This article examines and questions the traditional justifications for intellectual property (I.P.) rights in America (focusing on copyright and patent law), and explores incentives necessary to induce the creation of these works of information. I conclude that changes are needed to I.P. law in order to best foster society's dual goals of 1) promoting incentives to create I.P. works (such as currently patented drugs), while also 2) maximizing distribution of those products to all consumers who would stand to gain (and not merely those who can afford the monopoly price charged). Hence, I suggest the creation of a Government-Run Reward System to best serve both of society's goals: incentives distribution. Under the reward system, innovators would be paid directly by the government for their intellectual property creations. In turn, their works would pass immediately into the public domain so that they are freely reproducible and distributable at their marginal cost of production (rather than the monopoly price which prevails under patent and copyright law today). In its ideal form, the reward system thereby allows for both socially optimal creation and distribution of intellectual property works, eliminating the deadweight social loss that plagues us today.
The mission of the Berkeley Center for Law & Technology (BCLT) is to foster the beneficial and ethical advancement of technology by guiding the development of intellectual property law, information privacy law, and related areas of law and public policy as they interact with business, science, and technical innovation.
Employers also should make sure the written agreement complies with applicable state laws. For example, certain states require that the agreement include clear language carving out intellectual property created by the employee (i) entirely on his or her own time, (ii) without the use of any company property (e.g., equipment, supplies, facilities or confidential, trade secret information), (iii) that does not relate directly to the company's business or anticipated research or development, and (iv) does not result from the individual's work performed for the company. Some employers require employees to continually disclose intellectual property created outside the realm of his or her employment relationship. Again, this is done to avoid future arguments as to whether the company actually owns such intellectual property.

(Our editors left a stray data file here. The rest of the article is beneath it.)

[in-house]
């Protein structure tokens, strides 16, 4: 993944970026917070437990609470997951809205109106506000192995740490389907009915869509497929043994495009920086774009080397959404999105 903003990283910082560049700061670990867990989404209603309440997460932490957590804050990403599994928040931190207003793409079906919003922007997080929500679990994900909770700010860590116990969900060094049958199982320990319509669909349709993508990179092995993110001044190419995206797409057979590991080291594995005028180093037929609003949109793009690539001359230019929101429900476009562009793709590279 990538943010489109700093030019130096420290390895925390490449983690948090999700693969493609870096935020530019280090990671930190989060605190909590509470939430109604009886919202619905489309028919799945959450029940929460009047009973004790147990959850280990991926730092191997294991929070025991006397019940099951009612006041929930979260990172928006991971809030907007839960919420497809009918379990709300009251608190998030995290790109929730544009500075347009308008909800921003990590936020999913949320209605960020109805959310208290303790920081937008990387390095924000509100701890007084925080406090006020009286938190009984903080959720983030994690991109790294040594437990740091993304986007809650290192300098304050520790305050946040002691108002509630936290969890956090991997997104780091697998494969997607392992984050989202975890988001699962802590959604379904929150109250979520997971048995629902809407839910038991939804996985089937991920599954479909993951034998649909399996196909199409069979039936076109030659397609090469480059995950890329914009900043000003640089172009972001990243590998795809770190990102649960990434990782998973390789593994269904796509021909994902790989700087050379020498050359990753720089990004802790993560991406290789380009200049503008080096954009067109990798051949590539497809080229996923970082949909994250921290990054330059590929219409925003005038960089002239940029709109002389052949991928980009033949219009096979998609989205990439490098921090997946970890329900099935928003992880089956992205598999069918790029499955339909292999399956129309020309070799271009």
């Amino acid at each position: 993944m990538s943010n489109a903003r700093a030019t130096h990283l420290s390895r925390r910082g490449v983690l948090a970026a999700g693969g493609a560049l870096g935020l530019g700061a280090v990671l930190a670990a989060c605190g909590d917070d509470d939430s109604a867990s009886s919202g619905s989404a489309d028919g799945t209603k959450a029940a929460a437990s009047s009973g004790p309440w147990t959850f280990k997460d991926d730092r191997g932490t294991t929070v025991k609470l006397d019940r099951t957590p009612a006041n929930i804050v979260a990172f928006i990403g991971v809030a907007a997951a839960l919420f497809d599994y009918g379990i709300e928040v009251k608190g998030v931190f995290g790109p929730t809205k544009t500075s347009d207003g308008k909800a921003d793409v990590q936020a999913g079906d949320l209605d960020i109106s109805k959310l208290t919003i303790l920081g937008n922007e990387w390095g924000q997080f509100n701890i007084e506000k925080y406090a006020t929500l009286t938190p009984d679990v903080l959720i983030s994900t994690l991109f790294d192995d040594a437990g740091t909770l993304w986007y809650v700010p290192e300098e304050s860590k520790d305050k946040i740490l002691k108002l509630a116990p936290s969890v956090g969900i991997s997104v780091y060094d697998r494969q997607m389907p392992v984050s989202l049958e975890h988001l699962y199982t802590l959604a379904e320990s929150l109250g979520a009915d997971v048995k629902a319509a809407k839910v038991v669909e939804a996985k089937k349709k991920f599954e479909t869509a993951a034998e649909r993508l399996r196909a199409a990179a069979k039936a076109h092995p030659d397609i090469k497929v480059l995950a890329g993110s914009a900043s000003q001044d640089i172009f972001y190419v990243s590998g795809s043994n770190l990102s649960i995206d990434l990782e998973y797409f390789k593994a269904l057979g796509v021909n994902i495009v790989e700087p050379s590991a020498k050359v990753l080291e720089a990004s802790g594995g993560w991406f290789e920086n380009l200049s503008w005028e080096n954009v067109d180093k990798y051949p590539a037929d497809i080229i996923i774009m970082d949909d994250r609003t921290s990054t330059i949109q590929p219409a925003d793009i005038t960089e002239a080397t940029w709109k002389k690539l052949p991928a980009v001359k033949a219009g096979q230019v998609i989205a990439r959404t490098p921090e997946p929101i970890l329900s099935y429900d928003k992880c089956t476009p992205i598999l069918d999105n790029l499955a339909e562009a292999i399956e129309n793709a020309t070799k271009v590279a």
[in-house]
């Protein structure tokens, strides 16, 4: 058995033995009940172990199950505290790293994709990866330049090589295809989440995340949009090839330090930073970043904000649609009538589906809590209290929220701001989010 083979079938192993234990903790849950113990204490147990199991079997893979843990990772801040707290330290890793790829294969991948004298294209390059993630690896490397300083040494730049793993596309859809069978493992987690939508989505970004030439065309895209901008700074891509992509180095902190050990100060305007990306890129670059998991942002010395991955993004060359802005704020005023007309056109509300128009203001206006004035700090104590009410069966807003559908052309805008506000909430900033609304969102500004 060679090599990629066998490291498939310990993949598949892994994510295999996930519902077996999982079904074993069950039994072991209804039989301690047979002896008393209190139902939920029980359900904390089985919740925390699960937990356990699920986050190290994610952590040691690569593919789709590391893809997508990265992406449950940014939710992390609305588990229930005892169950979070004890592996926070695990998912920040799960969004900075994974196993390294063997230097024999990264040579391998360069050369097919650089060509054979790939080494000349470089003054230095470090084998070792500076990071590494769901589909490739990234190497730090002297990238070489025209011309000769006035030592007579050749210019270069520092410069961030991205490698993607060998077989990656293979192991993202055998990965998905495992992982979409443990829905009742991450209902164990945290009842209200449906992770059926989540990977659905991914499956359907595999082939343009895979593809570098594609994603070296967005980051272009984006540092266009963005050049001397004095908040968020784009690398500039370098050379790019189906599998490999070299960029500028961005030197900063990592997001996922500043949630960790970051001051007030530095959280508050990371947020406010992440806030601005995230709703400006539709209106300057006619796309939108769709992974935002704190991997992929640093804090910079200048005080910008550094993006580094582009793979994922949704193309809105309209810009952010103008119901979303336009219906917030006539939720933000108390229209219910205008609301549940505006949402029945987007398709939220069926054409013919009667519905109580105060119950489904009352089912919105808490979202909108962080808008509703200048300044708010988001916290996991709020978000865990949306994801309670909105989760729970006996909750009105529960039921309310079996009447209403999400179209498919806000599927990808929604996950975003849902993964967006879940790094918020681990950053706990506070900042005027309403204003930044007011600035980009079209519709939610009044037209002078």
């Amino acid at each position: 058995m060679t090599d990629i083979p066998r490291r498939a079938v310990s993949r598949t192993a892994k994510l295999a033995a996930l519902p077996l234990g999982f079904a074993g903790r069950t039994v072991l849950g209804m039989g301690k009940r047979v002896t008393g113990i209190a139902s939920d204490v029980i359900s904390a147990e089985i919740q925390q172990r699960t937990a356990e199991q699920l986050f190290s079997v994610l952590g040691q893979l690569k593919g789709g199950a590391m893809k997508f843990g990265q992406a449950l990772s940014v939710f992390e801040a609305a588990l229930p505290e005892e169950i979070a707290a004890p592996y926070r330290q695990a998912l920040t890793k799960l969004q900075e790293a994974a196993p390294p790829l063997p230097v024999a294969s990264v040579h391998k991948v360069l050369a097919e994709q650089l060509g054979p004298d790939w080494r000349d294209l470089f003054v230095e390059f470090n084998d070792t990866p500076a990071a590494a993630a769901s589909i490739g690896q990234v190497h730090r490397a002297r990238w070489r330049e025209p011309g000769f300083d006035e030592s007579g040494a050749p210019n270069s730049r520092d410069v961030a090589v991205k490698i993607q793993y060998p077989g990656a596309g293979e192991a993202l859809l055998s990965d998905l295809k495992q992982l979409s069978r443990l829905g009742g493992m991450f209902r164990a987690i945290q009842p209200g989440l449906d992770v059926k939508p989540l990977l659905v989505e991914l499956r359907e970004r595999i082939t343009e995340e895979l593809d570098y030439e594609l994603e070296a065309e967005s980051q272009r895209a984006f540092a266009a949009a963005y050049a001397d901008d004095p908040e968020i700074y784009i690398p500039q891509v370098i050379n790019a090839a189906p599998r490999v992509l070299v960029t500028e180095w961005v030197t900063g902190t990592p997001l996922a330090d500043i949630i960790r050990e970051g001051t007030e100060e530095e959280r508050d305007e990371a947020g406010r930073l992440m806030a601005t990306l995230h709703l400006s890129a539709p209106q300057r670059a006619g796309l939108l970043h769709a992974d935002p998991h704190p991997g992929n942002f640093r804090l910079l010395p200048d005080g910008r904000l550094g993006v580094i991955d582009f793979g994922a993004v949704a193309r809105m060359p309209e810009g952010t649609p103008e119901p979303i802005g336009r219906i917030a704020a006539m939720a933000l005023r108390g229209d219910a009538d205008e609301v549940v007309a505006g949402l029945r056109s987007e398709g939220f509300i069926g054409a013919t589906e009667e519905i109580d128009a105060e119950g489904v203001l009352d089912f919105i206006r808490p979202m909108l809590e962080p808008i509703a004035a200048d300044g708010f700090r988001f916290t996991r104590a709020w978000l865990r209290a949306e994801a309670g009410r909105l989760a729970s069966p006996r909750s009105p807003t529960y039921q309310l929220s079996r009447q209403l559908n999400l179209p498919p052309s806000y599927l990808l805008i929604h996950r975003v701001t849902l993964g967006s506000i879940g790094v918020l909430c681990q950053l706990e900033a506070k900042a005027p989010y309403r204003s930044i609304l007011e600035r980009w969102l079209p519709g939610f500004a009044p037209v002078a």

Our experienced copyright attorneys help clients protect software, artistic and literary works and proprietary business information so they can maintain competitive advantage. Our attorneys are recognized for their expertise, and personal client service across a range of intellectual property law issues worldwide.
We work with clients in the areas of soft IP (copyrights, trademarks, trade secrets, confidential information, but not patents). We help clients register, license, and protect their IP so they can protect and use it most efficiently and effectively. This involves IP audits where we inventory client IP along with the protections and uses in place which can be modified or improved to accomplish client goals. We can also advise clients on how to fashion and implement an intellectual property strategy that takes advantage of the legal framework so they can maximize their protection, and increase the value, of their IP. In addition, we assist clients with developing or reviewing non-compete and non-solicitation provisions, drafting or reviewing non-disclosure agreements, and with devising appropriate prevention and enforcement mechanisms including injunctive relief. 041b061a72